Later, nearby, a Chinese restaurant and takeaway was opened, and in the late 1950s I remember sitting in there, with a friend, eating god knows what. I tried to encourage mum and dad to go there too but they said they wouldn’t touch the muck. Who knows what might be in it.

Also on that side was an extraordinary pork butcher. His shop steamed with cooked pigs trotters, freshly made pease pudding, faggots, chitterlings (cooked small pigs intestines), and roast pork.

Next, for me, was a newsagent which sometimes stocked the latest copy of the Eagle comic before Mr. Noun’s (?) shop in Dumfries Street had it, and next to that was a very nice greengrocers.  One of the assistants working there was the wonderful Edie. She was an expert at flower arranging and regularly did the display for the communion table at Ceylon Baptist opposite. Edie’s other claim to fame was that she had a singing voice which could easily shatter glass and which could also determine the pace of singing for the rest of the congregation (much to the annoyance of the organist).

In this sector of the Street and on the same side of the Church was a sink of iniquity called the Wellington Cinema. My mum told me not to go there and I didn’t need much persuading. The films were always very old; the projectionist kept his bike in the back row (always a tell tale sign of something) and each showing began with the ritual spraying of everyone with DDT (?). Not for nothing did we call it the ‘bug hole’.

So on from Adelaide Street to Dumfries Street and to the bakery run by the Cripps sisters and their brother. This was a very sedate shop and not used by us very much. We went there more because I was ‘chosen’ to go weakly (sic) to Miss Cripps for piano lessons. I didn’t make much progress and one week when, with my mum collecting the bread, I was asked by Miss Cripps if I had been practising, I assured her that I had been. Disastrously, she then said she was surprised because I had left my music there the previous week. I didn’t go back, and we got our bread elsewhere.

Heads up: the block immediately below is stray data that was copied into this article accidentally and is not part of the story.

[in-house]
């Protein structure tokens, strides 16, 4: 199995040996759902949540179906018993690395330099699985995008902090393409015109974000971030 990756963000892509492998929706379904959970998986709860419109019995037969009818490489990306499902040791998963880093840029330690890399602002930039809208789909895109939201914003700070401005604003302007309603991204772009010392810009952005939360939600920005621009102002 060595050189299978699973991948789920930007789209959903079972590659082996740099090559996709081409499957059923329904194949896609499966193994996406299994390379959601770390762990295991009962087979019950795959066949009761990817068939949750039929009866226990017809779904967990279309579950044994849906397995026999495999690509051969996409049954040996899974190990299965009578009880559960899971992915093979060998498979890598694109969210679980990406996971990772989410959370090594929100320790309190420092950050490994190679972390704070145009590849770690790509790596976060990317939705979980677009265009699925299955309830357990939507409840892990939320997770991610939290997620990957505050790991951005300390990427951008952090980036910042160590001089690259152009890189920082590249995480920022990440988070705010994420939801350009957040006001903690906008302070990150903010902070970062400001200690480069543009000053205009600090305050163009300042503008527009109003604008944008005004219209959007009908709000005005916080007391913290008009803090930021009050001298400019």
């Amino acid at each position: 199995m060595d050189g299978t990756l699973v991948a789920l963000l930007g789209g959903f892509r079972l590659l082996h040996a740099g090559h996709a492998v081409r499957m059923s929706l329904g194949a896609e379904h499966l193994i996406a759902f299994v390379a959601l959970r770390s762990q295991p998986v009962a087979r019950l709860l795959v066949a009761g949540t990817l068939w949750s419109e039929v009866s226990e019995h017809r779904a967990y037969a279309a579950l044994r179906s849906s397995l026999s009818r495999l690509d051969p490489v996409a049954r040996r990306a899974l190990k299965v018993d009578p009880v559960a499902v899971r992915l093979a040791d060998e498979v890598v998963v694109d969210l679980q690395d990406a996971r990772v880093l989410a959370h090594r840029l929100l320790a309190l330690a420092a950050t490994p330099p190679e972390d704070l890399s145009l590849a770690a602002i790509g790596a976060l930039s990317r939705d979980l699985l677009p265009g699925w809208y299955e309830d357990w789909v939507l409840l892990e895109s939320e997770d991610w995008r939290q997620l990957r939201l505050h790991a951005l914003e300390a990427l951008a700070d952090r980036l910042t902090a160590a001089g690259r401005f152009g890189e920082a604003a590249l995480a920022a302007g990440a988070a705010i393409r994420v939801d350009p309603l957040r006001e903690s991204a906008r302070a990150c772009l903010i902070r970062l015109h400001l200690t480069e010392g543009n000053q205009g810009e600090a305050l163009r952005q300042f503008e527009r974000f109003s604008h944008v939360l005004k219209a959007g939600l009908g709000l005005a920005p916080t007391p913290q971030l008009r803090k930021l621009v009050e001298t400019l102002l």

On the corner of Dumfries and Wellington Streets was the Fountain Public House. Mum and Dad seemed to make a pilgrimage every Saturday night around the pubs in the area and I was deposited in each garden with a glass of lemonade and a packet of crisps. The Fountain had the worst garden and I hated it. It also clearly had an effect on my grandparents because I saw them emerge one Saturday afternoon and while climbing the hill my grandma clouted my granddad around the head with her handbag. Beware the effects of drink!!!

Opposite the Fountain was a nice greengrocer owned by a couple; the man’s name was Eric. In the mid 1950s some strange looking green, bell shaped vegetables appeared and I told mum we had got to try one. Eric said they were called capsicums and you had to fry them. Well, mum fried and fried but the smell wasn’t a pleasant one. We nibbled on one and then decided the bin was the best place for them. Wonder whatever became of capsicums!

Just before the end of Wellington Street, and on the corner of one of the many alleys in the area was a small dairy shop. It was called Sheafs I think, but in the 1920’s it was Charlie and Nell’s shop (my grandparents). I don’t know what became of that project, though suffice it to say that afterwards when 3 Salisbury Road was purchased as their home, it was owned in the name of my grandmother, and that seems strange. You don’t think someone was not very dependable with money, do you?

Memories of Luton 2

3 Salisbury Road

Memories of Luton 2

3 Salisbury Road

In the 1940s we lived at 10 Stanley Street and then at 56 Dumfries Street;  my grandparents lived just up the road almost on the corner of Dumfries and Salisbury and in my eyes they had a much grander existence than us.